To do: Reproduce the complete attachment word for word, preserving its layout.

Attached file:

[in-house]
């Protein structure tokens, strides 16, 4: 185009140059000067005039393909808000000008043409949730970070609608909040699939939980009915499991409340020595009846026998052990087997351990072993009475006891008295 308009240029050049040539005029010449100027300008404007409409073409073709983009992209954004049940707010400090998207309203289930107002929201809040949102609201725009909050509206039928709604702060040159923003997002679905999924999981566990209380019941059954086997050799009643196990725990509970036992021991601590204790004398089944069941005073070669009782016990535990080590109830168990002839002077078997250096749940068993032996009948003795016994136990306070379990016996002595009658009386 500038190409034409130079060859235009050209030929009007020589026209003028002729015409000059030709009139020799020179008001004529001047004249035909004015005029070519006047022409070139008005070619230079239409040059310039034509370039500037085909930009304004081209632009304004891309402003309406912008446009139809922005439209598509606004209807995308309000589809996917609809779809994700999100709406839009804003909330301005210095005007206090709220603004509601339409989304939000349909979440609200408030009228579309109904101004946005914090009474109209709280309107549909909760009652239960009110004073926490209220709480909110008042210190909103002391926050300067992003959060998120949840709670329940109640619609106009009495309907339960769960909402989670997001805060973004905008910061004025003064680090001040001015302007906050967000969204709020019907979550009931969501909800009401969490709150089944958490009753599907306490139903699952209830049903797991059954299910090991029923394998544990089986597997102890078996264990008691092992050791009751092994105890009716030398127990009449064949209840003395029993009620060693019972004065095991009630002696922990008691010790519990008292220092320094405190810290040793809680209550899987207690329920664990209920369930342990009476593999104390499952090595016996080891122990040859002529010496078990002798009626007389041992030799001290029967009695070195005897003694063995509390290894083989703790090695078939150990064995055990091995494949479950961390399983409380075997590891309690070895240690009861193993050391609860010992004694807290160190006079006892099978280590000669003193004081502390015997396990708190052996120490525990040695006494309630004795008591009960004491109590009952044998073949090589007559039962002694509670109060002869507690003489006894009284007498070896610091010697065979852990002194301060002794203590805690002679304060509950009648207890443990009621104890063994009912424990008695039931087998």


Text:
[in-house]
């Protein structure tokens, strides 16, 4: 185009140059000067005039393909808000000008043409949730970070609608909040699939939980009915499991409340020595009846026998052990087997351990072993009475006891008295 308009240029050049040539005029010449100027300008404007409409073409073709983009992209954004049940707010400090998207309203289930107002929201809040949102609201725009909050509206039928709604702060040159923003997002679905999924999981566990209380019941059954086997050799009643196990725990509970036992021991601590204790004398089944069941005073070669009782016990535990080590109830168990002839002077078997250096749940068993032996009948003795016994136990306070379990016996002595009658009386 500038190409034409130079060859235009050209030929009007020589026209003028002729015409000059030709009139020799020179008001004529001047004249035909004015005029070519006047022409070139008005070619230079239409040059310039034509370039500037085909930009304004081209632009304004891309402003309406912008446009139809922005439209598509606004209807995308309000589809996917609809779809994700999100709406839009804003909330301005210095005007206090709220603004509601339409989304939000349909979440609200408030009228579309109904101004946005914090009474109209709280309107549909909760009652239960009110004073926490209220709480909110008042210190909103002391926050300067992003959060998120949840709670329940109640619609106009009495309907339960769960909402989670997001805060973004905008910061004025003064680090001040001015302007906050967000969204709020019907979550009931969501909800009401969490709150089944958490009753599907306490139903699952209830049903797991059954299910090991029923394998544990089986597997102890078996264990008691092992050791009751092994105890009716030398127990009449064949209840003395029993009620060693019972004065095991009630002696922990008691010790519990008292220092320094405190810290040793809680209550899987207690329920664990209920369930342990009476593999104390499952090595016996080891122990040859002529010496078990002798009626007389041992030799001290029967009695070195005897003694063995509390290894083989703790090695078939150990064995055990091995494949479950961390399983409380075997590891309690070895240690009861193993050391609860010992004694807290160190006079006892099978280590000669003193004081502390015997396990708190052996120490525990040695006494309630004795008591009960004491109590009952044998073949090589007559039962002694509670109060002869507690003489006894009284007498070896610091010697065979852990002194301060002794203590805690002679304060509950009648207890443990009621104890063994009912424990008695039931087998």